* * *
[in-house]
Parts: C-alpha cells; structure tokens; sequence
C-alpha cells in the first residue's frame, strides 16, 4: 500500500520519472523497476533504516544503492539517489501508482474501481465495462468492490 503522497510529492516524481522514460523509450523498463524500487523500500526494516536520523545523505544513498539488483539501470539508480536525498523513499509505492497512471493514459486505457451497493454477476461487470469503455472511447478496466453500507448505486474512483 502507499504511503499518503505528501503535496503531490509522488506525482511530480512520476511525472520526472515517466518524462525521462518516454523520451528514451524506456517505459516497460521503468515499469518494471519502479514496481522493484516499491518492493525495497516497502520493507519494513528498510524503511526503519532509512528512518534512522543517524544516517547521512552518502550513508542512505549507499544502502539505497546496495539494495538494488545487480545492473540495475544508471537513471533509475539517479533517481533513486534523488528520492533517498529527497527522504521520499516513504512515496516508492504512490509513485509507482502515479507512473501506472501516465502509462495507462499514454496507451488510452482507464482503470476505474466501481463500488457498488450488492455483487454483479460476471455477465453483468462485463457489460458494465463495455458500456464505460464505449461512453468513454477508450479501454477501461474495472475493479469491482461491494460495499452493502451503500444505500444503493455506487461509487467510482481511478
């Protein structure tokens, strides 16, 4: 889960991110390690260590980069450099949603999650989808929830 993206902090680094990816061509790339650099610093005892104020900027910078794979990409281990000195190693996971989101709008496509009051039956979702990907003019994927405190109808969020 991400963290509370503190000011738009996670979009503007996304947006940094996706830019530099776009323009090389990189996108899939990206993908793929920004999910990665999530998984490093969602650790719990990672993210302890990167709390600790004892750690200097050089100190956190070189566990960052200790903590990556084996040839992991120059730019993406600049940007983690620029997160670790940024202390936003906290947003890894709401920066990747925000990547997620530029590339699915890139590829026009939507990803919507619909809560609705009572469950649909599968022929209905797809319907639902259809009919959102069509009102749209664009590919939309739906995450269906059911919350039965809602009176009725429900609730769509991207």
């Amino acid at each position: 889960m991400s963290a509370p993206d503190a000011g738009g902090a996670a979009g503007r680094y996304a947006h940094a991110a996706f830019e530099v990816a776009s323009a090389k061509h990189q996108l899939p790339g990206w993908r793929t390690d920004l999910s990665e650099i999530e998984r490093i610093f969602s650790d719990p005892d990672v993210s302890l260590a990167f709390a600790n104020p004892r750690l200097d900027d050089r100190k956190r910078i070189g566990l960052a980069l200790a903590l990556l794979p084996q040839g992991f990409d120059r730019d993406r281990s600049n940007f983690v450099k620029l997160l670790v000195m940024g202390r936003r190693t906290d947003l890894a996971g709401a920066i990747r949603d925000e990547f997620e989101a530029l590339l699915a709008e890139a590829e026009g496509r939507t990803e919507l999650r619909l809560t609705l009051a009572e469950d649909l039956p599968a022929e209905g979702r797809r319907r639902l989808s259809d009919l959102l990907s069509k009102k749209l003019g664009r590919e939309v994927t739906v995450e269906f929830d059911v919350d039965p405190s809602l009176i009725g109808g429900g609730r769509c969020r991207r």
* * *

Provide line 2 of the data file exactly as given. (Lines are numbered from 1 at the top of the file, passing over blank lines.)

Parts: C-alpha cells; structure tokens; sequence